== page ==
Prayers To Our Lady Of Lourdes For Healing Of The Sick


O powerful Virgin of Lourdes, full of affliction and with tears in our eyes, we fly unto you, Comforter of the afflicted and health of the sick. Placing in you all our confidence, cognizant of the innumerable and wonderful cures made by you not only in Lourdes but all over the world, we humbly prostrate before you in this dreadful hour of distress and sickness and beseech you with all the fervor, faith and devotion of our souls to hear the supplication which we direct to you in favor of this our beloved patient 
(mention the name)
Since you have worked so many cures among your devotees, do make one more and save this beloved member of our family. Take him (her) from all danger if it will not be an obstacle to his (her) salvation and we solemnly promise you to spend the rest of our lives as good and practical Catholics in thanksgiving for your powerful patronage.
Amen.
Virgin of Lourdes, pray for us (Hail Mary)

Comforter of the afflicted, pray for us (Hail Mary)

Health of the sick, pray for us (Hail Mary)

Hail, Holy Queen…
O ever Immaculate Virgin, Mother of mercy, health of the sick, refuge of sinners, comfort of the afflicted, you know my wants, my troubles, my sufferings; deign to cast upon me a look of mercy. By appearing in the Grotto of Lourdes, you were pleased to make it a privileged sanctuary, whence you dispense your favors, and already many sufferers have obtained the cure of their infirmities, both spiritual and corporal. I come, therefore, with the most unbounded confidence, to implore your maternal intercession. Obtain, O loving Mother, the grant of my requests. I will endeavor to imitate your virtues, that I may one day share your glory, and bless you in eternity. Amen. 
* Do you believe in miracles? This prayer to Our Lady of Lourdes printed above commemorates a beautiful one! In 1858 the Blessed Virgin Mary appeared to Bernadette Soubirous (both pictured above), a humble 14-year-old French girl in a grotto near the town of Lourdes in France asking for, among other things, prayer and penance for sinners. 
During the ninth of her 18 different appearances to Bernadette that year, our Lady of Lourdes, as Mary became known in association with these events, had the girl dig up a spring of water where none had been found before. The water flowing from this spring, although pure, did not have any extraordinary scientific or medical properties. It has nonetheless been the source of countless miraculous cures for 150 years!
Our Lady requested in her 13th appearance that the priests in the region process to the grotto and that a chapel be built there. Fr. Peyramale, the parish priest of Lourdes asked Bernadette name of the lady who was giving her this request. He was thoroughly convinced as to its authenticity when the girl told him three weeks later, after the 16th apparition, that our Lady had told her “I am the Immaculate Conception.”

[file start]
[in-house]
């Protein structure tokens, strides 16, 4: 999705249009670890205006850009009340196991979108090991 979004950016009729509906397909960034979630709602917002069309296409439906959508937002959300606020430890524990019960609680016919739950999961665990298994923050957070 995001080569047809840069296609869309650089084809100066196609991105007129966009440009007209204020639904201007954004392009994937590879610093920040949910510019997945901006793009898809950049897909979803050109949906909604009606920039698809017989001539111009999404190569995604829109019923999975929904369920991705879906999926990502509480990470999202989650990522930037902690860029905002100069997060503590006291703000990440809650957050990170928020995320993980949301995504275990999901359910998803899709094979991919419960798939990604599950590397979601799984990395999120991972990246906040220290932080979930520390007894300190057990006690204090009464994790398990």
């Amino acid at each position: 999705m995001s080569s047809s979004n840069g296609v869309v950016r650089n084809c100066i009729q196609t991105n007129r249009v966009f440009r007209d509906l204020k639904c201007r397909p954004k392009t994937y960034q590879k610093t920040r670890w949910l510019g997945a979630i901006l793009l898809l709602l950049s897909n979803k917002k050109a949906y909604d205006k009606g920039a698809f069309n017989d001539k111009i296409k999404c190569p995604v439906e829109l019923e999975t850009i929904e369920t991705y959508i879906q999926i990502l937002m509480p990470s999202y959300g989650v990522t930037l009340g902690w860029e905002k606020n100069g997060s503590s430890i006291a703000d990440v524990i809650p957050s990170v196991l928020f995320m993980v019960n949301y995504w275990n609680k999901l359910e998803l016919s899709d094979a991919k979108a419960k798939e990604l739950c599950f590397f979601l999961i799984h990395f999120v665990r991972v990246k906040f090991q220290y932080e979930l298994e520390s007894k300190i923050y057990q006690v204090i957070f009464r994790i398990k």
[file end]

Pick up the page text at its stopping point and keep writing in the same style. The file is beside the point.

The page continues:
This was indeed astounding, almost as much so as the cures for various ailments that started taking place when people washed themselves with the spring water from the grotto. The Dogma of the Immaculate Conception, that the Blessed Virgin Mary was born without Original Sin, had been officially established by Pope Pius IX in 1854. However, Bernadette had no knowledge of this when she ran all the way to the rectory to see Fr. Peyramale, repeating the name Our Lady gave her over and over so she wouldn’t forget it!
This was just one of the miracles associated with Our Lady of Lourdes. The stream of water soon produced a steady stream of visitors seeking aid for their afflictions. The Church investigated the apparitions of Our Lady of Lourdes thoroughly and Bishop Laurence of the diocese of Tarbes-et-Lourdes declared them to be authentic in 1862.
A church was built at the site of the grotto in the 1860’s, followed by two basilicas there (one that opened in 1876 and another in 1901), and finally, the Basilica of St. Pius X, known as the underground Basilica that was completed in 1958 marking the centennial of the apparitions. 
St.Bernadette once said of the spring she discovered that “one must have faith and pray; the water will have no virtue without faith.” Let us all be inspired by this prayer to Our Lady of Lourdes approach her with faith, hope and love!
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The Story of Our Lady of Lourdes

The Story of Our Lady of Lourdes

On February 11, 1858 a 14 year-old girl named Bernadette Soubirous witnessed the first of 18 visions of her blessed Virgin Mary at a grotto near Lourdes, France.  The first apparition appeared when Bernadette was gathering wood with her sister and a friend.  Bernadette heard a noise like a gust of wind and looked up toward the grotto.  She described what she saw:  “I saw a lady dressed in white.  She wore a white dress, an equally white veil, a blue belt and a yellow rose on each foot.”

 Upon seeing the Lady, who had a Rosary draped over her right arm, Bernadette began praying the Rosary.  When the prayer ended the Lady suddenly vanished.  On a subsequent visit to the grotto, the lady spoke.  Bernadette asked the Lady to write down her name, and the Lady replied:  “It is not necessary,” and then added, “I do not promise to make you happy in this world, but in the next. Would you be kind enough to come here for a fortnight?”  In the weeks that followed, there were several more apparitions of the Lady at the grotto.